"Icky, Icky, Sticky!"

Emergent Literacy Design
Jessie Wiggins

:  To become a successful reader a child must be able to recognize phonemes in spoken words as well as their corresponding graphemes in written words.  Children must know their short vowels.  The short vowel /i/ is commonly confused with the short vowel /e/, and it is important to understand that these two short vowels make two distinctly different sounds.  Lots of activities can be implemented throughout the lesson to help stimulate the students in learning the short /i/ sound.  Those include: using pictures to identify whether the short /i/ is being used, thinking of 3-5 words that have short /i/ and writing a message with the chosen words.  These examples will help students determine the difference between short /i/ and other short vowels.

Materials:  Primary Paper, pencil, sentence strips (3), markers, Tin Man Fix-It (Carson Publishing, 1990), picture page worksheet

1. “Today we are going to learn about the short vowel /i/.”  Provide a word and explain the sound short /i/ makes.  Explain that each short vowel has a specific sound.  “The word we will use will be icky…can you hear /i/ in icky?” 

2.  Now I have some words that I will read out, and I want you to tell me which word you hear /i/ in.  

-   sit or sat?
-   inch or feet?
-   fight or witch?
-   small or big?

Great job!  See, short /i/ is easy to learn!

3.  I will read the book: Tin Man Fix-It.  Book Talk: One day a man was gardening in his year.  A tin man was walking down the street, and he fell right in front of him!  All of his tin fell apart, and he was broken!  The tin man did not know what to do, and he looked at the gardener for help.  If you want to see if the gardener fixes the tin man, you will have to read the book!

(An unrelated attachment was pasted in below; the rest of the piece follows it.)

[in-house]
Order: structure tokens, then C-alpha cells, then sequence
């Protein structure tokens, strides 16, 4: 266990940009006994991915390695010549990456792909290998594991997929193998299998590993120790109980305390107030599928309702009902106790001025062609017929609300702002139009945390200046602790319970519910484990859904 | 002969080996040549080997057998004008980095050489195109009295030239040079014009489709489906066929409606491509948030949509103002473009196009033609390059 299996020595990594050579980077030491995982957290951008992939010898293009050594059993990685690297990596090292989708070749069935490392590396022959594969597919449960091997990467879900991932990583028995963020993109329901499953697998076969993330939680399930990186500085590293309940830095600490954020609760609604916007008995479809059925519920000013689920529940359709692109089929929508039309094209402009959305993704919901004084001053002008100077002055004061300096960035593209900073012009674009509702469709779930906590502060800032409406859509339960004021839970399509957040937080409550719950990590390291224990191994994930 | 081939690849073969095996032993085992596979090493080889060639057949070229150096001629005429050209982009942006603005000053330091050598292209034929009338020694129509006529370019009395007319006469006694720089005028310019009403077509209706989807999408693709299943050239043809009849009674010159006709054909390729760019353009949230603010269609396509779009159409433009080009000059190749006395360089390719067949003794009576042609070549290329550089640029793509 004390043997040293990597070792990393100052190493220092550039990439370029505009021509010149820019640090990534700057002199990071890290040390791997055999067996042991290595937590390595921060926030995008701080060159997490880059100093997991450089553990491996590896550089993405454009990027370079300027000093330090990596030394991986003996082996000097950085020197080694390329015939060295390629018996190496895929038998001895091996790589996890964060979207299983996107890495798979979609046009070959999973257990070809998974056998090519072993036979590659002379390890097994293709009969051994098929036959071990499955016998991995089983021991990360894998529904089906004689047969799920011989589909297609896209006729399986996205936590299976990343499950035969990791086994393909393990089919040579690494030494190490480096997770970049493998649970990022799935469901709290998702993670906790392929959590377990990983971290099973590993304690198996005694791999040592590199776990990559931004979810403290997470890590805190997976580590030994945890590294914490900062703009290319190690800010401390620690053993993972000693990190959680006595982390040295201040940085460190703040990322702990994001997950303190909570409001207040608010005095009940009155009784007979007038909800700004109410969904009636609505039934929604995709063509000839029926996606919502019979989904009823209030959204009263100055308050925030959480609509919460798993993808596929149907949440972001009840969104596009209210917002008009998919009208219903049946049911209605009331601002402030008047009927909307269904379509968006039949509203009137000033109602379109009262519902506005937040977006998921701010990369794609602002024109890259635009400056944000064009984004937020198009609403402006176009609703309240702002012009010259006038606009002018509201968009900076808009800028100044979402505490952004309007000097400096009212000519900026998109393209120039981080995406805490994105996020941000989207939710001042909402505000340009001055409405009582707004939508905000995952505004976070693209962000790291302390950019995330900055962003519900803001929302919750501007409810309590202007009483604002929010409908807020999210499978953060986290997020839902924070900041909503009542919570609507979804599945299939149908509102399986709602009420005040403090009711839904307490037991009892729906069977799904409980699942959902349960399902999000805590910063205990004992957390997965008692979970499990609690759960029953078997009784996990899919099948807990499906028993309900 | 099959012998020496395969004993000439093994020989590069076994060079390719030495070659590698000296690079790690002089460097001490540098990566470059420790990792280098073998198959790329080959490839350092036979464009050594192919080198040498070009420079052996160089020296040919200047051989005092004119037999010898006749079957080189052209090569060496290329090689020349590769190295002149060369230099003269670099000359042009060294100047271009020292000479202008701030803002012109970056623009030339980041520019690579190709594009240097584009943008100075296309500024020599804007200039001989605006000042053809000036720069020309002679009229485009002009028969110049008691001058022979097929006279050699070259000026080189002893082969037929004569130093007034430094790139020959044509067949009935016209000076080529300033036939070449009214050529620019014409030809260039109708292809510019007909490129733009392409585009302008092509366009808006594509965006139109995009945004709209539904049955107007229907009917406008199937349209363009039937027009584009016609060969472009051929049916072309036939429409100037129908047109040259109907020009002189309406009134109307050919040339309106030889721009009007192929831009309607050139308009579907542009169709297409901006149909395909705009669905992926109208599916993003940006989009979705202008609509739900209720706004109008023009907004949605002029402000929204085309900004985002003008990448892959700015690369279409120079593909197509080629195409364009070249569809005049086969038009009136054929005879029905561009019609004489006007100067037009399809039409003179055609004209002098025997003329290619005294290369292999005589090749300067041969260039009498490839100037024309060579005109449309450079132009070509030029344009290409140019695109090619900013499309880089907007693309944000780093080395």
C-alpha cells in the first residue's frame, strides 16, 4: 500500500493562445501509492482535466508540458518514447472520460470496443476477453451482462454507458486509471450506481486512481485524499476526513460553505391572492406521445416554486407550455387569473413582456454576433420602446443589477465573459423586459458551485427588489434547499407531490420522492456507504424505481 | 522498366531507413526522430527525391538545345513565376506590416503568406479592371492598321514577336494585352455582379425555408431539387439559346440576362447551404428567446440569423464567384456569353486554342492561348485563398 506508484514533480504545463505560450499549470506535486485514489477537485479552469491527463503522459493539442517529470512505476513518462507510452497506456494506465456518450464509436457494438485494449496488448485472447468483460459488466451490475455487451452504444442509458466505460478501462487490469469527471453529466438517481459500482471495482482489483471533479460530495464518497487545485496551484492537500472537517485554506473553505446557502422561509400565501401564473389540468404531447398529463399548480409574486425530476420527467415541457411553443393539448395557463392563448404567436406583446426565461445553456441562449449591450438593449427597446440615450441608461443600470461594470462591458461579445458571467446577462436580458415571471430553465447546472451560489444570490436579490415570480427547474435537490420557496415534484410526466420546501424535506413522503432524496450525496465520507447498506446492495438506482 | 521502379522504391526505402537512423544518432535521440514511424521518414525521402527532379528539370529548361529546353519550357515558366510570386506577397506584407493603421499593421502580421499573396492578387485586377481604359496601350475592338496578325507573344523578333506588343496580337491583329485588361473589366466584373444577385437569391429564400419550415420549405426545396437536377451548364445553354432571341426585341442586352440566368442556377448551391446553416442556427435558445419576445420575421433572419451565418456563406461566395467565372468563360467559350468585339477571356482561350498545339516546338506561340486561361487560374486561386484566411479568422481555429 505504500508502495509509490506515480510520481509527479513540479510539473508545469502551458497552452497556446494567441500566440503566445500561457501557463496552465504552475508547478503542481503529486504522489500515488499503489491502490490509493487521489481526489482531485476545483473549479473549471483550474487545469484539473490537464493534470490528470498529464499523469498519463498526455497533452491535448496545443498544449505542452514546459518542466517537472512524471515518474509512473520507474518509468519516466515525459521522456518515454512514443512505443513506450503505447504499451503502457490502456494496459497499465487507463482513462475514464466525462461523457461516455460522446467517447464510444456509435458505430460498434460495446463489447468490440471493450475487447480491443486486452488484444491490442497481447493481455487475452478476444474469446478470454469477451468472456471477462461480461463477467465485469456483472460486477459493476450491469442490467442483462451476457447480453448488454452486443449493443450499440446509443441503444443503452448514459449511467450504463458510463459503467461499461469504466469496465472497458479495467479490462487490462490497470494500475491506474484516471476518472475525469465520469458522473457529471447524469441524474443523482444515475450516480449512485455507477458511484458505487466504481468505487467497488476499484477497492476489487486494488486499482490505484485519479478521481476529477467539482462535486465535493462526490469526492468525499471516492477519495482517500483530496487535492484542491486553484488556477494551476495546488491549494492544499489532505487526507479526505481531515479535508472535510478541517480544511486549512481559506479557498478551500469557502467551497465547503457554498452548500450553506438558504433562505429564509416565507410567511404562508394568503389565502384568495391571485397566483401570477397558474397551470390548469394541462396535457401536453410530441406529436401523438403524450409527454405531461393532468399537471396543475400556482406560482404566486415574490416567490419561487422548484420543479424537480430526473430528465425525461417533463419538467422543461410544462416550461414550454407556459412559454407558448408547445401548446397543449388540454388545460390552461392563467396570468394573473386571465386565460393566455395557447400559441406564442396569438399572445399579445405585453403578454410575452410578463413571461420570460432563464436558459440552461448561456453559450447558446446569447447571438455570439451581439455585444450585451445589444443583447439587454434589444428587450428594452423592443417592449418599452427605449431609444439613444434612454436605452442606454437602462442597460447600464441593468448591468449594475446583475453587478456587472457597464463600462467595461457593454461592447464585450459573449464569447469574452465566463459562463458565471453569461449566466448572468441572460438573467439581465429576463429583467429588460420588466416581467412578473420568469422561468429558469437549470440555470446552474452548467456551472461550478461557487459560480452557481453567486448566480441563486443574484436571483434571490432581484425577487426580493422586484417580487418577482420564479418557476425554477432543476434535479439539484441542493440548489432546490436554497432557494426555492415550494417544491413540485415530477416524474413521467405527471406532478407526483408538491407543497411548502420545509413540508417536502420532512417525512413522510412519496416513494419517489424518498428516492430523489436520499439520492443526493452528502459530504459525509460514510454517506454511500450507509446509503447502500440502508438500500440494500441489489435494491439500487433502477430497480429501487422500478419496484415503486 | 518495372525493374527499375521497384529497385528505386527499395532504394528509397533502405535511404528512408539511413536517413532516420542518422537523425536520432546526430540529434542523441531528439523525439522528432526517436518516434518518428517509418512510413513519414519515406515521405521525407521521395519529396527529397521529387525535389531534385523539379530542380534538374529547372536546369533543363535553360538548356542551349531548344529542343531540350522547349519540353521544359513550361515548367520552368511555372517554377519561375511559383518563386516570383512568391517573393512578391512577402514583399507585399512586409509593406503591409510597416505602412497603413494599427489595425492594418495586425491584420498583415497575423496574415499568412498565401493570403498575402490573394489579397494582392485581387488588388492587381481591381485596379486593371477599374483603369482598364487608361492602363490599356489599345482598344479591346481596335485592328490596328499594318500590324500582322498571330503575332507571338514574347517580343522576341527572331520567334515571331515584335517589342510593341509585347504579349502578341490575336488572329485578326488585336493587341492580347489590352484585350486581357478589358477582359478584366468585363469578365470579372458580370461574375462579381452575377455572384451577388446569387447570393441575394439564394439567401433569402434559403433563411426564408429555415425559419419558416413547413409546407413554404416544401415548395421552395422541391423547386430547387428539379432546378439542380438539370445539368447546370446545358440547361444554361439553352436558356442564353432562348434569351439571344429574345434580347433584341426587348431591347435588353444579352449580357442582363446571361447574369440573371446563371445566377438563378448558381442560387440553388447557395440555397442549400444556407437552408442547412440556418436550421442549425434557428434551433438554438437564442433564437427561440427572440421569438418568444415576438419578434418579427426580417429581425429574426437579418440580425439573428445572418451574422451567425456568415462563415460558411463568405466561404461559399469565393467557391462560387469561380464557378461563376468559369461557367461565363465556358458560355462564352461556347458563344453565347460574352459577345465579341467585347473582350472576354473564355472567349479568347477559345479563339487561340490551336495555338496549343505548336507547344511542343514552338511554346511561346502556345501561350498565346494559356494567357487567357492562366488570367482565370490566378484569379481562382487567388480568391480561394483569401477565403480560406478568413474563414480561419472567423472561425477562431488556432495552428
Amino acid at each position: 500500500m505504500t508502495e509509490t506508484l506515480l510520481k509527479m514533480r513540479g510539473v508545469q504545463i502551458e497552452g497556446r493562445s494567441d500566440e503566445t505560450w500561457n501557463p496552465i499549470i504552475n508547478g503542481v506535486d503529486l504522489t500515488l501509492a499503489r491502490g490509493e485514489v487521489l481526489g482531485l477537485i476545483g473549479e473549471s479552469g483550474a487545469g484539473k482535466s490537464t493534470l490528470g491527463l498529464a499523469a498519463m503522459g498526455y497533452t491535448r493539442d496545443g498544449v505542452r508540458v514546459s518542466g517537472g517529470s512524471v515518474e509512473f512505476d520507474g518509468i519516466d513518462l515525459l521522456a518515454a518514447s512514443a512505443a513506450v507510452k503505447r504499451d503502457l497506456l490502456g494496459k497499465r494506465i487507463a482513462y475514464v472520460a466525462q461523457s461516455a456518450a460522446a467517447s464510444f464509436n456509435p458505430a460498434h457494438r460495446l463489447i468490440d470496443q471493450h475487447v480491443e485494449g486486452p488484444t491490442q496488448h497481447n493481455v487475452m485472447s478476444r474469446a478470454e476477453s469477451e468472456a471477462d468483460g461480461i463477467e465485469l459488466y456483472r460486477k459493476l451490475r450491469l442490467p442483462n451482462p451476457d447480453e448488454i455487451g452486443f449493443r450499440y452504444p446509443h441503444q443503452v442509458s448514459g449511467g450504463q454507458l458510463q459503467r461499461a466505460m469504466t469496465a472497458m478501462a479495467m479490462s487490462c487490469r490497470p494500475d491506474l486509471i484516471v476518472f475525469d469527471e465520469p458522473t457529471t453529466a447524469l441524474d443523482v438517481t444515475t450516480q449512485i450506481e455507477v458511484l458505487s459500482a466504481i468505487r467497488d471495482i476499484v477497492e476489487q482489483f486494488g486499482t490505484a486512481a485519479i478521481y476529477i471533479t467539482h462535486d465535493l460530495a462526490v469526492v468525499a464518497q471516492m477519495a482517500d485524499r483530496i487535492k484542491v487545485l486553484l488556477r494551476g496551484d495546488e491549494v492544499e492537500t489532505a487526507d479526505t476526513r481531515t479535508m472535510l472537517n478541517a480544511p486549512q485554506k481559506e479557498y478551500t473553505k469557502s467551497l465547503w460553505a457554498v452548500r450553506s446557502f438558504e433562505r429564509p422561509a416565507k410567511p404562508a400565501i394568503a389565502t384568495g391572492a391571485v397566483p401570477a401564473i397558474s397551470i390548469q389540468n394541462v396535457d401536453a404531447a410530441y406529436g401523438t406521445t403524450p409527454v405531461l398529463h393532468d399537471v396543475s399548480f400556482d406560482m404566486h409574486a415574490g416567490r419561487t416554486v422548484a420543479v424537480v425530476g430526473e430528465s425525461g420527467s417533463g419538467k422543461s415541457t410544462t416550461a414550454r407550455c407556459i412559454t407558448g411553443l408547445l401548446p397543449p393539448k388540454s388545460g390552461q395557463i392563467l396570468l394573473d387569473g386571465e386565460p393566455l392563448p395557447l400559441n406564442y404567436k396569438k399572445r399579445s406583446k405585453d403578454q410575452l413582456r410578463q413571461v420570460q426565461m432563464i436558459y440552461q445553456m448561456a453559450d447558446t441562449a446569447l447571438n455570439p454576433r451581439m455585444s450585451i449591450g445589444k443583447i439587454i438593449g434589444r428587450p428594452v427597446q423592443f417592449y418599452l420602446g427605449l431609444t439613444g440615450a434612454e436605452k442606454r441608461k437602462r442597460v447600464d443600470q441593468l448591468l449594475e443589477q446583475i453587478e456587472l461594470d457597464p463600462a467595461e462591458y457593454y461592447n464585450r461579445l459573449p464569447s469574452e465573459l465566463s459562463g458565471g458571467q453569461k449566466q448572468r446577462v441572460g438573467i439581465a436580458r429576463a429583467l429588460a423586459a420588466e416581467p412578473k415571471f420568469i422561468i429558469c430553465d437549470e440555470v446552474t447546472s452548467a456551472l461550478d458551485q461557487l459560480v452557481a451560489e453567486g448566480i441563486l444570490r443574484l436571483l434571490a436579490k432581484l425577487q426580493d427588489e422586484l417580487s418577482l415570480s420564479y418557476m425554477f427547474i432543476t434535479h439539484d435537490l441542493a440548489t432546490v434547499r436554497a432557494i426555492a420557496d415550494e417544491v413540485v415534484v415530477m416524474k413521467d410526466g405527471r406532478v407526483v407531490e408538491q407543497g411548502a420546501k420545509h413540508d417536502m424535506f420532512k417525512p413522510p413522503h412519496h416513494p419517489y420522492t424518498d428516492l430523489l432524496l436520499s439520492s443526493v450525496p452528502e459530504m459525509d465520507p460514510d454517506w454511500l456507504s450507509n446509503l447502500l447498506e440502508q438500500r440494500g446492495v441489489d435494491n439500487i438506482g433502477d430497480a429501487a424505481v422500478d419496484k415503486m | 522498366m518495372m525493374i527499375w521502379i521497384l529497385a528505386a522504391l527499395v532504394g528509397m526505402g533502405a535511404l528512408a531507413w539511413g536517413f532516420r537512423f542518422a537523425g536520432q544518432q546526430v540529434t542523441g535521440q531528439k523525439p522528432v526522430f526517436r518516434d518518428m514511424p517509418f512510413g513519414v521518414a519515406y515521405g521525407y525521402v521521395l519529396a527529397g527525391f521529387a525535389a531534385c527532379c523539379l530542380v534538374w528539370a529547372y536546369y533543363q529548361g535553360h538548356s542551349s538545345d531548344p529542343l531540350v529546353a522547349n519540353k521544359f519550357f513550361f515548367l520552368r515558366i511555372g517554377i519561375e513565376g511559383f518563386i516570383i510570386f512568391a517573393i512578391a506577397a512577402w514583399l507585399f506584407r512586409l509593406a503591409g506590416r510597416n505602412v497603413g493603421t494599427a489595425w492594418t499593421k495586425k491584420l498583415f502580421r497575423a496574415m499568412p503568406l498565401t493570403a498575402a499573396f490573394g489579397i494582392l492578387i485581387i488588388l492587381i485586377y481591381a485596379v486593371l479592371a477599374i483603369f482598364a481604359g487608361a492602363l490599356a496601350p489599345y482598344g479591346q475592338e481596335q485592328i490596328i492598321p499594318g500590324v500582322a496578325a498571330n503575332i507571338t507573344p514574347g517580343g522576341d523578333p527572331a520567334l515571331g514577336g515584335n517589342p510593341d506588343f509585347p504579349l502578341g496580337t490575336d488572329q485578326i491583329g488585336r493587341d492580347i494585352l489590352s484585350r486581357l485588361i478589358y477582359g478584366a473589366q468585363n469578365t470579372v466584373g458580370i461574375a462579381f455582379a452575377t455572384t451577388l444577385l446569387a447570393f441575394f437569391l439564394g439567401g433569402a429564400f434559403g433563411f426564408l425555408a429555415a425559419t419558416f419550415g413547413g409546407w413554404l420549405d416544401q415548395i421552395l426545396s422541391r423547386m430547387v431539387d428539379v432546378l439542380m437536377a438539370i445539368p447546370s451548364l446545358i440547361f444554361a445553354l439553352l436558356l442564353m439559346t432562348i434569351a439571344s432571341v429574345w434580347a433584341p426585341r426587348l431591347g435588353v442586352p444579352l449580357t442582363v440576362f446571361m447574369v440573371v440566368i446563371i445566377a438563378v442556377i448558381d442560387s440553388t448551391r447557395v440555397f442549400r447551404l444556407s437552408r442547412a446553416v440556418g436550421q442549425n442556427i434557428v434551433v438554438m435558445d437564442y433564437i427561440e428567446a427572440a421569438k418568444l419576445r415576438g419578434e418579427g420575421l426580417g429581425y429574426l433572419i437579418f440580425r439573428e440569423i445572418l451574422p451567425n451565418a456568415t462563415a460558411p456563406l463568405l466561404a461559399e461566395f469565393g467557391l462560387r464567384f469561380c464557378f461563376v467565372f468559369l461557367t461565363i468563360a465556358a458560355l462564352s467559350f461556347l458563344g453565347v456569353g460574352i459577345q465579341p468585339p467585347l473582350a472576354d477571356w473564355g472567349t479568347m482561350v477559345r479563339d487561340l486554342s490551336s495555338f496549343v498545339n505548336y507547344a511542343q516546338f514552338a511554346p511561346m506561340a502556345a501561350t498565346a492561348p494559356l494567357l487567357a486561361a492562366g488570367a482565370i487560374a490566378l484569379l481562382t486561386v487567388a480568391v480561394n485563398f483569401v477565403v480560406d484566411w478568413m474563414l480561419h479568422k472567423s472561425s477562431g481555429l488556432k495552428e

4.  Sentence strips [tongue twisters]:  We will have three sentence strips.

“I am going to read the sentence on this sentence strip. Look for the short /i/ sounds when you are reading it.  Good job.  Now, I want you to repeat after me, but this time drag out the short /i/ sound.”

  a.  “The icky sticky popsicle spilled onto the slippery floor.”  The sentence will be pronounced like “The iiiiiicky stiiiiicky popsiiiicle spiiiilled onto the sliiiippery floor.”
  b. “The important Indian was ill with injuries inside the igloo.”  The sentence will be pronounced like: “The iiiimportant Iiiindiiiian was iiill with iiiiinjuries iiiinshide the iiiiggloo.”
  c. “I wish you were a fish in my dish.” The sentence will be pronounced like: “I wiiiish you were a fiiiiish in my diiiiish.”

-Assessment: Now I will pass out a worksheet with pictures on it.  I want you to identify the picture by writing what it is. For example, if the object is a fish-write fish.  If the picture’s name has a short /i/, I want you to write a check in the box.  If it does not have a short /i/, do NOT check it. 

Checkmark for short /i/


Educational Insights. Tin Man Fix It, Carson Publishing, 1990.

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